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Fig. 2

AFIT discrete-source hardware illustration (top) highlighting the guide vane detail and air/fuel injection ring (bottom) [14]

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Fig. 3

AFIT common-source test hardware illustration cutaway (left) and full view (right)

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Fig. 4

AFIT common-source hardware components (top) and interior detail (bottom)

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Fig. 5

Experimental test setup from the approximate camera location; quartz window, exhaust cowling, and exhaust duct are removed

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Fig. 6

Sample PESV image processing progression

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Fig. 7

Computational domain (top) and axial reference positions (bottom)

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Fig. 8

Top row: PIV results showing velocity magnitude (m/s) for conditions 1 (left), 2, and 3. Bottom row: CFD results with approximate matching region highlighted (identical contour levels).

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Fig. 9

PESV results of bulk velocity magnitude (m/s) for constant ϕcav=0.94 (top row) at low, mid, and high flow; and constant total inlet flow rate of 0.15 kg/s (bottom row) at ϕcav={0.75, 0.97, 1.26}

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Fig. 10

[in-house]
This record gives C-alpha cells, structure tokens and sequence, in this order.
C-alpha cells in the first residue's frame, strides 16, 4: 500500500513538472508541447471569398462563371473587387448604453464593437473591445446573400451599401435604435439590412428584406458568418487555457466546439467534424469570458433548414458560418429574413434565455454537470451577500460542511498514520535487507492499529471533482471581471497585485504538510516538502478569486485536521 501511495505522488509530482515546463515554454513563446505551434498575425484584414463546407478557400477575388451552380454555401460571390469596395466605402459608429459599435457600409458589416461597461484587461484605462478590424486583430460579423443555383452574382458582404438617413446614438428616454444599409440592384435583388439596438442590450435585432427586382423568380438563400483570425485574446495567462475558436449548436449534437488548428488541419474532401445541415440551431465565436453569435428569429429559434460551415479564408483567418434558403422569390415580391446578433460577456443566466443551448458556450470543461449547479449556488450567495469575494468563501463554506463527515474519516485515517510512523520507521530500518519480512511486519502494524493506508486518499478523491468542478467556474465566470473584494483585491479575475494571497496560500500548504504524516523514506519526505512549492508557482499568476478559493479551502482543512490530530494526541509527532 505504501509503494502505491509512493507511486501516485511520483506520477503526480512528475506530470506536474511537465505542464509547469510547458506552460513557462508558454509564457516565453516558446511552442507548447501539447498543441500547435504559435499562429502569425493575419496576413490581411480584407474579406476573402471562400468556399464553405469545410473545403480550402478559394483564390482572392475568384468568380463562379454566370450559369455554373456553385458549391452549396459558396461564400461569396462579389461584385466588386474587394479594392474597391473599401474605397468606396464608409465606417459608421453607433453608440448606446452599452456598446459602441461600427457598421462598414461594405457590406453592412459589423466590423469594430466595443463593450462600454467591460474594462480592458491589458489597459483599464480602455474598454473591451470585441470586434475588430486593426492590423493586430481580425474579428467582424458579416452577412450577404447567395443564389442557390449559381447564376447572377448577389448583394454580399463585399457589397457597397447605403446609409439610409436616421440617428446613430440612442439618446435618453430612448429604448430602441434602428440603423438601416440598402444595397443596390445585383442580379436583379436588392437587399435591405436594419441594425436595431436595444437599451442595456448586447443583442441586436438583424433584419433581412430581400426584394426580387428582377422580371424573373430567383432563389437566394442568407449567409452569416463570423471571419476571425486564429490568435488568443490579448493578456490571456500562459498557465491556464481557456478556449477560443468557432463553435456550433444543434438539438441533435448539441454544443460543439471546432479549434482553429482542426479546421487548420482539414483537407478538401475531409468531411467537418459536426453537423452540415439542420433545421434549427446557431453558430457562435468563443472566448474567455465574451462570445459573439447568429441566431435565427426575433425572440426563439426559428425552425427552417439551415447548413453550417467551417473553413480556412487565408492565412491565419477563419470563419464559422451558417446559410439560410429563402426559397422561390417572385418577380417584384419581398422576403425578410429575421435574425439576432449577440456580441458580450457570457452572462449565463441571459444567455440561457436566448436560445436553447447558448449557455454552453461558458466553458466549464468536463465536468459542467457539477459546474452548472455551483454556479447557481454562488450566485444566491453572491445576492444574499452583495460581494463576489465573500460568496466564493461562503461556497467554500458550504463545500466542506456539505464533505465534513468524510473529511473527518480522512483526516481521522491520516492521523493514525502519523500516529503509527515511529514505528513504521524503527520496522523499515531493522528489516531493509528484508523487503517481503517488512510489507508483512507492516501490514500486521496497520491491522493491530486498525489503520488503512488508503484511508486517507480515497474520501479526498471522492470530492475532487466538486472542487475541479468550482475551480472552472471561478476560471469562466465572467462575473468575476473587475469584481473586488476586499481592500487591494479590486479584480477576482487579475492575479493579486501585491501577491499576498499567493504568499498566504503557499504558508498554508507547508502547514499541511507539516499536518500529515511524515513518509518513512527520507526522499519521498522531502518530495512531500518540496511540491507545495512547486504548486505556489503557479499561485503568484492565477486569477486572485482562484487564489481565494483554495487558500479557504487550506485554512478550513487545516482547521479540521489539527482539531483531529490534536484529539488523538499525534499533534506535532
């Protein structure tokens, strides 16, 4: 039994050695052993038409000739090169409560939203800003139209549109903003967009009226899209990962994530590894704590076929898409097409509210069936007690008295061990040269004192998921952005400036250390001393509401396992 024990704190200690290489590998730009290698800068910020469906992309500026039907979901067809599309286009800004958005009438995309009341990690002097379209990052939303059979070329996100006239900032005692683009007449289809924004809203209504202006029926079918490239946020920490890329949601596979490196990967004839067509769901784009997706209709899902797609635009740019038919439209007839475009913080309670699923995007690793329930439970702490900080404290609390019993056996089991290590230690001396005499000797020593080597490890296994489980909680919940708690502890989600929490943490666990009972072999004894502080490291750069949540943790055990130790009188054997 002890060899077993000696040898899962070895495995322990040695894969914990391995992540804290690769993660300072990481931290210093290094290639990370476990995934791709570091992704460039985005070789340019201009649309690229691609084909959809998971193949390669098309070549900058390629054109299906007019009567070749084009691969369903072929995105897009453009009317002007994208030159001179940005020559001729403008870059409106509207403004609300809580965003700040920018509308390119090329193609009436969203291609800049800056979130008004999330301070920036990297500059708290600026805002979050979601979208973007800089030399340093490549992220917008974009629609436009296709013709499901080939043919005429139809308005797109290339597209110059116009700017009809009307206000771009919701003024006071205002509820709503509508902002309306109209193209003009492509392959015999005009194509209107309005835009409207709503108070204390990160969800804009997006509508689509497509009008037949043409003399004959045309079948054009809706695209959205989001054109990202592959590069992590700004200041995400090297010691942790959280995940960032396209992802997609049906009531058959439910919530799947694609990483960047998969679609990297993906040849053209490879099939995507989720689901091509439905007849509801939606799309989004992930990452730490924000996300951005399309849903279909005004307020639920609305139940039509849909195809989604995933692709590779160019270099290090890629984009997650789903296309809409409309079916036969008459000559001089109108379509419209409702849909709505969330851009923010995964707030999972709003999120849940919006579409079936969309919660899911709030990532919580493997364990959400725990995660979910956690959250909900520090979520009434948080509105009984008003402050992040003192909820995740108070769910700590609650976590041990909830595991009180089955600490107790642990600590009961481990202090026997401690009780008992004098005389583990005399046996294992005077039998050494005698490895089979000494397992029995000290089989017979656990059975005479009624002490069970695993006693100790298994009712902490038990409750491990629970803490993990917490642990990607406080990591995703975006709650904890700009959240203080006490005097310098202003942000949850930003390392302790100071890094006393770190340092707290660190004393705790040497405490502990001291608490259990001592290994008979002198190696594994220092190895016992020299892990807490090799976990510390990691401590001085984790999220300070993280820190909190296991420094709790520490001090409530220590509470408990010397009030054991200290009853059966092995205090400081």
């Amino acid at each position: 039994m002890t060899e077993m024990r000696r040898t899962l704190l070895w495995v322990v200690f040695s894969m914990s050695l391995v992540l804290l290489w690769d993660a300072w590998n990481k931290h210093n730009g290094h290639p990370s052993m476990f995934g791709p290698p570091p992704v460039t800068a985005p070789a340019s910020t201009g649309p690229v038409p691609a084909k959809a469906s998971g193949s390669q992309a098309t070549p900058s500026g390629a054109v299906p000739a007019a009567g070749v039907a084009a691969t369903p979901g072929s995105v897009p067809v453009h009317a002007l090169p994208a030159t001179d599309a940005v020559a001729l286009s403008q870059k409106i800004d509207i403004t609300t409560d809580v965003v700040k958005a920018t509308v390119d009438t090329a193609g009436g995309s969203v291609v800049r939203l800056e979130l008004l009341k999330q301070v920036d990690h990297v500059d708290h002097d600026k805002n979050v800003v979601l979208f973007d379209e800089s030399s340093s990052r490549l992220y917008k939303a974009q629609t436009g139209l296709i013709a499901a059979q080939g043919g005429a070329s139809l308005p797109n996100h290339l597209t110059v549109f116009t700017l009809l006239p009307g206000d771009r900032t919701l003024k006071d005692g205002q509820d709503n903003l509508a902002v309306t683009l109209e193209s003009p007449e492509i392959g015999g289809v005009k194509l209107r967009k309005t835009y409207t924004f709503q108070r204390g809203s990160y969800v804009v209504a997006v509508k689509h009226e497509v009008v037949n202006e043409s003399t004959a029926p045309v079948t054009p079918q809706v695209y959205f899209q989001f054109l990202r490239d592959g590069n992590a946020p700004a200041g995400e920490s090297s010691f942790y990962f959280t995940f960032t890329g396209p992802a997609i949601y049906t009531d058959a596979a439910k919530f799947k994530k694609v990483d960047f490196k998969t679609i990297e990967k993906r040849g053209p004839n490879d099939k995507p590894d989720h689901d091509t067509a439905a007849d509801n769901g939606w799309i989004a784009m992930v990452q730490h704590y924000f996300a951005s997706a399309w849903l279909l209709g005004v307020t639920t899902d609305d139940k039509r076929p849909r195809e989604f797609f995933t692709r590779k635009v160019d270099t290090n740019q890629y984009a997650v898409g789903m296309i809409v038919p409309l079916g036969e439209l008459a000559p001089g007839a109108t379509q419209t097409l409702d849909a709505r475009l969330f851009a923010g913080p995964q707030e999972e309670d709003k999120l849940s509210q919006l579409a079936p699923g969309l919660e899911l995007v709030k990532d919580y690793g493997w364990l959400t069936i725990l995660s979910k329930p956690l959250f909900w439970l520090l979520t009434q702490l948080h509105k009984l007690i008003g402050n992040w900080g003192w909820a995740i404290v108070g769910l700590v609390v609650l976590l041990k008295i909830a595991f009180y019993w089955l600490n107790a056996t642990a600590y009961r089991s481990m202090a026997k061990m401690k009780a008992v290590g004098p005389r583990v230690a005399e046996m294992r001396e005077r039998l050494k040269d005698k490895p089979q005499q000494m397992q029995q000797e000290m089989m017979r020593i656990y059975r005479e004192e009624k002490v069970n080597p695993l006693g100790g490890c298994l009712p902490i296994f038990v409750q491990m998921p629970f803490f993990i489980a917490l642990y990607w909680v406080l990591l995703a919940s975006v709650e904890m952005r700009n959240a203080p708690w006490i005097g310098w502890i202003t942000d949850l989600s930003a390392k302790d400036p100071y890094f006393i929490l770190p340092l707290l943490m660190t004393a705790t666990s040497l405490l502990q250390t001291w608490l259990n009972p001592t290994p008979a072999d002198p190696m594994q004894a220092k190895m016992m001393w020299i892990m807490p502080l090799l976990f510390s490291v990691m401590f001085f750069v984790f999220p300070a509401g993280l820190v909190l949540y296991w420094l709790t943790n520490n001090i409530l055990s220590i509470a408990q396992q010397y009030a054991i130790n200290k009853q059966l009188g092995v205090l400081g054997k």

Cavity injection scheme comparison; front view of temperature contours (K) (top), and fuel injection stream traces colored by temperature (bottom) of the old (left) and new (right) experimental configuration

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Fig. 11

Single-point fuel injection stream traces colored by temperature (K); midlean (top-left), med-rich (top-right), high-lean (bottom-left), and high-rich (bottom-right)

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Fig. 12

Local equivalence ratio contours in the combustion cavity (position C2) for the high-flow case at lean (left) and rich overall cavity equivalence ratios

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Fig. 13

Cut planes at position D1 of temperature (top) and local equivalence ratio (bottom) for lean (left) and rich (right) flows

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Fig. 14

Radial profiles of circumferentially averaged temperatures in the combustion cavity

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Fig. 15

Radial profiles of circumferentially averaged g-loads in the combustion cavity

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Fig. 16

Velocity vectors (aft view) colored by tangential velocity for, from top to bottom, cases med-lean, med-rich, high-lean, and high-rich

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Fig. 17

Velocity vectors (aft view) colored by temperature (K) for the high-lean case at fore (top), mid, and aft cavity axial positions